2,451cc OHV V6 engine
Single Weber 40 Carburetor
118bhp at 5,300rpm
4-Speed Manual Transmission
Sliding Pillar Independent Front Suspension and De Dion Rear Axle
4-Wheel Hydraulic Drum Brakes.*Delivered new to California
*One of 181 left-hand drive B24S Spider Americas built
*Four owners from new
*Recent quarter of a million dollar restoration
*La Dolce Vita encapsulated in a motorcarThe B24S Spider America
Race developed V6 engine, superlative handling and sensational Pinin Farina styling: these are the ingredients of a sports car classic and the Lancia Aurelia B24S Spider America has them all.
Lancia's classic Aurelia, the first car ever to employ a V6 engine, was launched at the 1950 Turin Motor Show. An advanced unitary construction design, the 1.7-liter Aurelia featured all-independent suspension and a combined gearbox/rear transaxle on which were mounted the inboard brakes.
The sedan was joined the following year by the Pinin Farina-styled B20 Coupé, a fastback '2+2' on a shortened wheelbase which, with its combination of sports car performance and sedan-like practicality, can be said to have introduced the Gran Turismo concept to the world. Introduced in 1953, the 3rd and subsequent series B20s were powered by a 2,451cc, 118bhp version of the pushrod V6, and this was adopted for the B24 Spider, also called the 'America', launched in 1954.
Acknowledged as one of Pinin Farina's masterpieces, the Aurelia B24 Spider combined sporting characteristics with an elegance that presaged another of the Torinese carrozzeria
's great works, the Alfa Romeo Giulietta Spyder of 1955. For the B24 Spider the Aurelia B20 chassis was further shortened and came with a floor-mounted gearchange as standard. Its performance equalled that of the B20 Coupé, top speed being in the region of 115mph (185km/h).
Unusually clean lines enabled the Spider to achieve what was an exceptional performance for an open car of the period, being unencumbered by external door handles (there were internal pull-cords) and benefiting from a gracefully curved wraparound windscreen, and the model's signature styling feature, split bumpers front and rear. Only 240 B24 Spiders were manufactured during 1954/55, and today the model is one of the most sought-after of post-war Lancias. The Motorcar Offered
Only 181 left-hand drive B24S models were builtthe S stood for sinistra
, Italian for 'left'. This example started its journey down the production line on September 9th, 1955 and was completed just under a month later on October 5th. Originally finished in grey over black leatherone of five B24Ss to be finished in that color scheme, 1144 was delivered new to the United States with its first owner residing in sunny San Diego, California. Retaining the car for a dozen years, in 1968 it moved onto its next owner, James S Lockhart, who split his time between the Hollywood Hills and Belfair, Washington southwest of Seattle.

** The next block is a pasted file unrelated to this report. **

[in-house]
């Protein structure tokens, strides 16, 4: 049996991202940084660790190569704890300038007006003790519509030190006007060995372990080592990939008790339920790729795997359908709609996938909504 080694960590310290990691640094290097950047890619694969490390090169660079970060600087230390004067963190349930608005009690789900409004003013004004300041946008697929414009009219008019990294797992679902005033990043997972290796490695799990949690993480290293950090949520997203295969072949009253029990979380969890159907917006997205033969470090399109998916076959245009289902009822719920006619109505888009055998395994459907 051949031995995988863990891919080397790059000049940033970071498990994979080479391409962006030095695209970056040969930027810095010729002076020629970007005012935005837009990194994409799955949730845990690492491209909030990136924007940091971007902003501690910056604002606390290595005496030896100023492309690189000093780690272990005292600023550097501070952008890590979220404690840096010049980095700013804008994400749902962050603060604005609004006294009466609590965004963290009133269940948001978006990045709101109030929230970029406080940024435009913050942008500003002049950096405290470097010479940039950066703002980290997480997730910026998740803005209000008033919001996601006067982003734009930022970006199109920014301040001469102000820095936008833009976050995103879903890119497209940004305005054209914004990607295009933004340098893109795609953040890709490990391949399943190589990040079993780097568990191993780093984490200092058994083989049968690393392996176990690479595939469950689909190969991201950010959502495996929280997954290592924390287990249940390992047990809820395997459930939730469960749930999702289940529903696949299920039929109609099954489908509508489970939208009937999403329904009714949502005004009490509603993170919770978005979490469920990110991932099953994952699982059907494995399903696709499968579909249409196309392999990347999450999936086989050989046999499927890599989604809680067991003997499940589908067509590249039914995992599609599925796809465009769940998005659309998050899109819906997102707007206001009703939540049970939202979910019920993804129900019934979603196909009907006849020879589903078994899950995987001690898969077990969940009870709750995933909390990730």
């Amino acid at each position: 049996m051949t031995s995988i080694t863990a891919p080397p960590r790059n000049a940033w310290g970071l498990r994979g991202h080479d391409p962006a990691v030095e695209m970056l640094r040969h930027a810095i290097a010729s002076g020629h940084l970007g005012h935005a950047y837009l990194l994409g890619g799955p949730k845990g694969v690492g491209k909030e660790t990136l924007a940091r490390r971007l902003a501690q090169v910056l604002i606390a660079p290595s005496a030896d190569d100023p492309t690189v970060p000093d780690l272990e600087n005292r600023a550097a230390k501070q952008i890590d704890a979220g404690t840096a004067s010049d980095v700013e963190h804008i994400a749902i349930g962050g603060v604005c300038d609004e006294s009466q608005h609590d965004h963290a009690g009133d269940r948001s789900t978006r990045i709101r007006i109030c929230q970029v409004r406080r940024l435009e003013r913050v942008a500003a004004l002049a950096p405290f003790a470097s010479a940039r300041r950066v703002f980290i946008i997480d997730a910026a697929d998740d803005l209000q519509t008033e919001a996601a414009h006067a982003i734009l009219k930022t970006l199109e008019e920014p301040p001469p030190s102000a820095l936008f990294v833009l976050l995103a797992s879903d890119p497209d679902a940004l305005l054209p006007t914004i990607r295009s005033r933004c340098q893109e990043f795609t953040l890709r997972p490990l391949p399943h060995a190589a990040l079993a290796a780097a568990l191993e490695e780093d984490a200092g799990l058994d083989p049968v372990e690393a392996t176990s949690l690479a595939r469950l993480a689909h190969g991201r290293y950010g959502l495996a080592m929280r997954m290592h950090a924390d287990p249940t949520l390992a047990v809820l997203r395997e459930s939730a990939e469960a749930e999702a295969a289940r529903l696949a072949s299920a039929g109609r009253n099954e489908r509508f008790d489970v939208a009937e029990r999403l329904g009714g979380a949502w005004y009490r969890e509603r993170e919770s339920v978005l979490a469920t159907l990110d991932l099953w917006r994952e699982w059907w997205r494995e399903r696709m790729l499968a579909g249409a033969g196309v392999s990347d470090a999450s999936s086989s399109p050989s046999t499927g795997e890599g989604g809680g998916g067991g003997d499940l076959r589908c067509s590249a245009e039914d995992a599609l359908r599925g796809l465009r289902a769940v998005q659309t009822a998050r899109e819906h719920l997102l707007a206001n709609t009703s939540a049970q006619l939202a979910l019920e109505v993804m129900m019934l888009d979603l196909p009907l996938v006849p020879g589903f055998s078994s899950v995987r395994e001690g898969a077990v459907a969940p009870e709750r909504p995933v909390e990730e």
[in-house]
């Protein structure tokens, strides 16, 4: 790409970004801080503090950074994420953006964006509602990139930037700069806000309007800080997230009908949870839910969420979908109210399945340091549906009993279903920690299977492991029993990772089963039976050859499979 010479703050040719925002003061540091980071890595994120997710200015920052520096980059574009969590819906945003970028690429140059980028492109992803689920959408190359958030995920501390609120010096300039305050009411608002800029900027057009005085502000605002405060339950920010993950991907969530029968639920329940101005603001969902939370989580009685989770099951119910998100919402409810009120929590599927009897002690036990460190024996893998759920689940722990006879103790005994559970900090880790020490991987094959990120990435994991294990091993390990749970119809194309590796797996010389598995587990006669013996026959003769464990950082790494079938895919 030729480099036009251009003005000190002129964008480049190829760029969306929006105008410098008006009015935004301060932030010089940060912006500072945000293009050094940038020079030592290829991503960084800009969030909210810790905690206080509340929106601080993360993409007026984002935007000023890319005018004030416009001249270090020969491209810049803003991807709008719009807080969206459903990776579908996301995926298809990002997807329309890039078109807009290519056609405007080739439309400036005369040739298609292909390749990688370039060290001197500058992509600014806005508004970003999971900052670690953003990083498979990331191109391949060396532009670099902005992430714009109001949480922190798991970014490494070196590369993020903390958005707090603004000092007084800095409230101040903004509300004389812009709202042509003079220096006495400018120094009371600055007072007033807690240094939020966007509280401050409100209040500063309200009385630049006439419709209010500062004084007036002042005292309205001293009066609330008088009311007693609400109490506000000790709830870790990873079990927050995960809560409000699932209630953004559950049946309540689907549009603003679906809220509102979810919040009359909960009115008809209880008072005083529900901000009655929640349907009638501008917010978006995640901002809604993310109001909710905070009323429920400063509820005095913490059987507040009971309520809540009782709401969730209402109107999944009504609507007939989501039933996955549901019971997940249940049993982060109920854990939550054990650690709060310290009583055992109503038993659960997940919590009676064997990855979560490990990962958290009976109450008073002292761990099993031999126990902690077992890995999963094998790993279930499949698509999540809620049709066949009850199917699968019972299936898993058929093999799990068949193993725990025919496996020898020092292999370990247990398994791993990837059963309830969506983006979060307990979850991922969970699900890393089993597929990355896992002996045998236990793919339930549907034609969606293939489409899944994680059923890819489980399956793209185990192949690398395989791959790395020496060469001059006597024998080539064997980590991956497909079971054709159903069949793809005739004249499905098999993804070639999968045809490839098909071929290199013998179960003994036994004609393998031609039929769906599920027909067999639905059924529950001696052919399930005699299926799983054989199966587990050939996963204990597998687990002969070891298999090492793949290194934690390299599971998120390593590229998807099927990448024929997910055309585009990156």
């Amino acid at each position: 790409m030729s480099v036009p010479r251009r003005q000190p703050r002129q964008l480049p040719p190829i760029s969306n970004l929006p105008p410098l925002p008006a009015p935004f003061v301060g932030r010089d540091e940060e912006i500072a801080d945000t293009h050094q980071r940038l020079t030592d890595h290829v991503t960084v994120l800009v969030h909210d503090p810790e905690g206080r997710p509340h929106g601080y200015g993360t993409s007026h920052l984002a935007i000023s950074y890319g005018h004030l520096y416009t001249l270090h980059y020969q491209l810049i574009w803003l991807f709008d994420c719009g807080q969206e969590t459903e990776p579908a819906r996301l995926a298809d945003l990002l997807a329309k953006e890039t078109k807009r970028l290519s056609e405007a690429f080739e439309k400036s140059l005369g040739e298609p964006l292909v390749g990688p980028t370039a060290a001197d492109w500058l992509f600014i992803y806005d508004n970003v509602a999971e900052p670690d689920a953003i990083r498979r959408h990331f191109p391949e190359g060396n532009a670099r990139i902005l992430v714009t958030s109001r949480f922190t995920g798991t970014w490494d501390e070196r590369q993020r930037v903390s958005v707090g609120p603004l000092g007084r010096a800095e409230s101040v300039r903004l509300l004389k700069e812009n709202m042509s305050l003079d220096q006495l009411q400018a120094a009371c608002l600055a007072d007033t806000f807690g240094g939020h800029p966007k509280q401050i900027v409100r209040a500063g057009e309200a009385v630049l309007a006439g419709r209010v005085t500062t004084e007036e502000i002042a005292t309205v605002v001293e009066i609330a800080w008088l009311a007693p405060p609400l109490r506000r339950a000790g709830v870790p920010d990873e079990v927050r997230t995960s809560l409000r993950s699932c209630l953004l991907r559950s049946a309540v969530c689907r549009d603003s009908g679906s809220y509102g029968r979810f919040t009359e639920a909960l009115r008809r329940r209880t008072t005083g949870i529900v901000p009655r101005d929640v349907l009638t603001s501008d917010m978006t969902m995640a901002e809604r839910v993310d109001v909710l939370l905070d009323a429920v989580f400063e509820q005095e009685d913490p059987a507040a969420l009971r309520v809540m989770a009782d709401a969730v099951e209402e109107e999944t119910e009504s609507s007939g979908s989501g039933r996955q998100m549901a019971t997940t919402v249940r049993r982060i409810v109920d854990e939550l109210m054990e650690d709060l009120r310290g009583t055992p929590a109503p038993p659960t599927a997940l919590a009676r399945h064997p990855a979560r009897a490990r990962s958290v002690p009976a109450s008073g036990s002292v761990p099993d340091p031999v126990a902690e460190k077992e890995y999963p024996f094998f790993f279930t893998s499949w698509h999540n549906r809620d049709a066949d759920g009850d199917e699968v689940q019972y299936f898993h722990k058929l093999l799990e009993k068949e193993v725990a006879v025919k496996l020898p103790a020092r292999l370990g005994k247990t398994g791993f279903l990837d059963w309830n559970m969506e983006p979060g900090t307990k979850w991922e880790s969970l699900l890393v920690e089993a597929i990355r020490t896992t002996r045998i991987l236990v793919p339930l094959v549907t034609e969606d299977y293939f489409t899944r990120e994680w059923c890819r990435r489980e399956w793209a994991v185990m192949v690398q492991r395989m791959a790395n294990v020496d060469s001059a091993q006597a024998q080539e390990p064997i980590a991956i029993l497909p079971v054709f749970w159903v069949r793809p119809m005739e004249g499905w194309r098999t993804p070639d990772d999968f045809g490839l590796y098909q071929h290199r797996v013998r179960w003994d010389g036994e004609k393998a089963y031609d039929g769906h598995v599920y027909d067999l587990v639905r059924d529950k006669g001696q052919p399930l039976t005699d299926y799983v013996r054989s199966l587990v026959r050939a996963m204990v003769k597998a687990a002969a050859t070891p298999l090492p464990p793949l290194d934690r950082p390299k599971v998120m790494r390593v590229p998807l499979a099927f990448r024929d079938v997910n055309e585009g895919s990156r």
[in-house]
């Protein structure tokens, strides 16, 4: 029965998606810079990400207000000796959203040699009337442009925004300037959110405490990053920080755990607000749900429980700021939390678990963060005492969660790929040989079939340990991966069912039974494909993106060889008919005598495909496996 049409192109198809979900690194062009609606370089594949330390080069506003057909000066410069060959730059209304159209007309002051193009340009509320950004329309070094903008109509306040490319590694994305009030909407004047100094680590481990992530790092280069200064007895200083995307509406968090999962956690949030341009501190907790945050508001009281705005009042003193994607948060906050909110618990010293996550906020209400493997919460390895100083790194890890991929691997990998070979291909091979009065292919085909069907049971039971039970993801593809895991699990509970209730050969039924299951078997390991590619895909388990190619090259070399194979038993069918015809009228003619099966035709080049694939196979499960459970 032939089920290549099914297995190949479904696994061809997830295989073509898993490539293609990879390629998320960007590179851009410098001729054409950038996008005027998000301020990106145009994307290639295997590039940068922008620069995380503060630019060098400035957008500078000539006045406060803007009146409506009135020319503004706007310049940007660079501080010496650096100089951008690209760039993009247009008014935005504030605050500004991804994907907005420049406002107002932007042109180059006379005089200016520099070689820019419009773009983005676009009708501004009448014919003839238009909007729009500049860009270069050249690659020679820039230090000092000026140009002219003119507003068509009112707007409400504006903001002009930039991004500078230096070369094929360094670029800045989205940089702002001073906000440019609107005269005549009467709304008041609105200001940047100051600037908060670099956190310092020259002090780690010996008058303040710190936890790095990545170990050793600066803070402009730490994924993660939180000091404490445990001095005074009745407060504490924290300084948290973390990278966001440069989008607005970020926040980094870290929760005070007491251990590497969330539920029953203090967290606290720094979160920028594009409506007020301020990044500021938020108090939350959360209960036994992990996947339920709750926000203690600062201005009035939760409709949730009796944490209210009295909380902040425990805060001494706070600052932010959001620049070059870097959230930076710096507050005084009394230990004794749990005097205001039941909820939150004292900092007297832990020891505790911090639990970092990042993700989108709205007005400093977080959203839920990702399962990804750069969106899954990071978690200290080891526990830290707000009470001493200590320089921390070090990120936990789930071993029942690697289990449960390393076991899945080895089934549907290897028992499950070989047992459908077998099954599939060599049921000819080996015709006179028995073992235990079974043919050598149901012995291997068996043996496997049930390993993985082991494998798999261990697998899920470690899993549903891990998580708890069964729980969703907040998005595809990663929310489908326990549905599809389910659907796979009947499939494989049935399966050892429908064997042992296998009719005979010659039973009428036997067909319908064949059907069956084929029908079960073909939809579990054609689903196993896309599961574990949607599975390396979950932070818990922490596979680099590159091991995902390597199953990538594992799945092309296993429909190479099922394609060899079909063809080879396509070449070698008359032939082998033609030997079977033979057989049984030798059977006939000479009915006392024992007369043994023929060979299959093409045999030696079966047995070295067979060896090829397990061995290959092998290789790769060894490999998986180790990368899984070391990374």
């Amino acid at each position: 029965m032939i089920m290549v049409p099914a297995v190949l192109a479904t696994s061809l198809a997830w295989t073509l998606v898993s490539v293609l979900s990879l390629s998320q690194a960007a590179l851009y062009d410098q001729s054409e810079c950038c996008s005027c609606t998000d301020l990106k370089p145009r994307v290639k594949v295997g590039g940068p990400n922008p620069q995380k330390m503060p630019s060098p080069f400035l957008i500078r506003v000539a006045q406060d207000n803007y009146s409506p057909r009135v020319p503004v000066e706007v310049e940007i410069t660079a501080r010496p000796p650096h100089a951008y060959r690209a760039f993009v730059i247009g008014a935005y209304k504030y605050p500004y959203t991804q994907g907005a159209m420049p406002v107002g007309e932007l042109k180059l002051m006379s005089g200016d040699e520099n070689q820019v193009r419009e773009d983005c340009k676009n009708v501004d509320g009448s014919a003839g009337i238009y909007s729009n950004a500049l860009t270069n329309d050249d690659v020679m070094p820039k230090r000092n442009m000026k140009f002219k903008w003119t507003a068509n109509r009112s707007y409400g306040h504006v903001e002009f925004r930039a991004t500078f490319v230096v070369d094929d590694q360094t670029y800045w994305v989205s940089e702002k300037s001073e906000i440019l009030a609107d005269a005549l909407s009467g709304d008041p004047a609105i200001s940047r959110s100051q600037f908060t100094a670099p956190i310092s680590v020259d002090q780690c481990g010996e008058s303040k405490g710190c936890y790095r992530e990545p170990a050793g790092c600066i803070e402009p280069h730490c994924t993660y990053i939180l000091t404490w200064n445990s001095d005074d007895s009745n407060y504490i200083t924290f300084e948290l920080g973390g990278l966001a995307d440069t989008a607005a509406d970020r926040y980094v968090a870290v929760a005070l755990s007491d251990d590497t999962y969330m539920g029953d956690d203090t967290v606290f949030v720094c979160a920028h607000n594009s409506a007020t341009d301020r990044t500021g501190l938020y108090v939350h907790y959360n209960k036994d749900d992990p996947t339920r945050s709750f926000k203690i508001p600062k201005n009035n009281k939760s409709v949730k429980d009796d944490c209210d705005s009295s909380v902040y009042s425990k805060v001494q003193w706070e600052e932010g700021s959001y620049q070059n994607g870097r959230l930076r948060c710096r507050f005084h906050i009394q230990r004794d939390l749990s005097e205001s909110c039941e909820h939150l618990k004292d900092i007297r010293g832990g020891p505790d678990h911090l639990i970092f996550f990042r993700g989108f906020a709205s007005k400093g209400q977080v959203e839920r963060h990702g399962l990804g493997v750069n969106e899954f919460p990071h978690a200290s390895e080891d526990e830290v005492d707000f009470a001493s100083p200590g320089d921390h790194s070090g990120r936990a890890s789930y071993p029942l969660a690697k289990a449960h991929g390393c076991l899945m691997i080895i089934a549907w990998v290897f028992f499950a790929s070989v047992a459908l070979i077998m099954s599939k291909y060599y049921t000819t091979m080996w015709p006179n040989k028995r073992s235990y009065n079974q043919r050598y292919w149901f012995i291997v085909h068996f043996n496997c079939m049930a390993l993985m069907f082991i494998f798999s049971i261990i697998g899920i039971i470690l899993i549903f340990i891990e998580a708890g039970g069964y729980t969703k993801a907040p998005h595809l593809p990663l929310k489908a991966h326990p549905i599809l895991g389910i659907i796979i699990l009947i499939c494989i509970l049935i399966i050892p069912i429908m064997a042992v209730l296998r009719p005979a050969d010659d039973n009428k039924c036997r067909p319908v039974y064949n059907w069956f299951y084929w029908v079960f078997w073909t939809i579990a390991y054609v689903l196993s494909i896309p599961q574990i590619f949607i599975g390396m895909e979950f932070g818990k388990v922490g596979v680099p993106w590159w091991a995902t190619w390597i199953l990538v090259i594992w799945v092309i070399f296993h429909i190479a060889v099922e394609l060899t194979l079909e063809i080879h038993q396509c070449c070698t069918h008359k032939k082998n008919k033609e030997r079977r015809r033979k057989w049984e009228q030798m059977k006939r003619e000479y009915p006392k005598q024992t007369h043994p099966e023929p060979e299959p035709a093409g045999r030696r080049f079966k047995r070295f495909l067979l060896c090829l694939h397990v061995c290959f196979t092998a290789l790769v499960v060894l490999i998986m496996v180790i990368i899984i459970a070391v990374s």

Lockhart kept the car in very original condition, save for a repaint to Rosso Capri
, until his death in 2002 . 1144 was given to a friend in Pebble Beach, who kept the car briefly before selling it to Bryan Meredith of Victoria, Australia in October of 2003. A little more than a year after acquiring the Lancia, a comprehensive, no-expense-spared restoration was undertaken. Over the course of five years, some $250,000 in invoices were accrued. Much of the restoration was completed by Art on Wheels in Ringwood, Victoria. Mechanical refurbishment and rebuilding was completed at a cost of AU$30,000 by Pur-Sang Automobiles Pty Ltd in South Melbourne.
Completed in 2010 in black over red hides, the finished product is stunning. The gorgeous lines of the car, combined with the sporting touches unique to the Spider such as the split bumper, handle and window-less doors, and wraparound windscreen, are further accentuated by the addition of center-lug knock-off wire wheelsadded at a cost of 16,200 (the five, original steel wheels still accompany the car). Lighter and more athletic than the Convertible
, despite the relatively small number of formative changes, the Spider is a completely different, far more striking and purposeful vehicle. While the convertible was elegant, the Spider was downright sexy, as befitting famous Spider owner Brigitte Bardot.
A recent test drive demonstrated the Lancia to be a very good driver while the V6 provided a lovely staccato soundtrack. Rowing through the gears, one is delighted by the torque of the motor and can appreciate the car's light weight and nimble feel. With mere pull strings for door handles and a rudimentary top, it was clear that Lancia intended for the Spyder to be a true sports car in every sense of the word, with few concessions to passenger comfort.
Nicely documented with a three-inch-thick binder of restoration receipts and documentation, its original California pink slip in James Lockhart's name, an original California black license plate, the aforementioned original set of five steel wheels, and the original carpets and seat covers still present, the restored Spider presents as a complete historical package today.
Lancia B24S Spiders have become a hot commodity in the last few years, and for good reason. With their supermodel good looks, sporty drivetrain, and near universal eligibility for events, it is clear why the Aurelia has become a must-have 1950s Italian GT and the Spider America is at the absolute pinnacle of the Aurelia peak. Ownership qualifies you for a spot on such highly prized events as the Mille Miglia, the Colorado Grand, the California Mille, and many others. With all the restoration work already completed, and a strong history documenting its past, the B24S offered here is one of the most achingly beautiful cars we have ever offered, and is certainly not to be missed.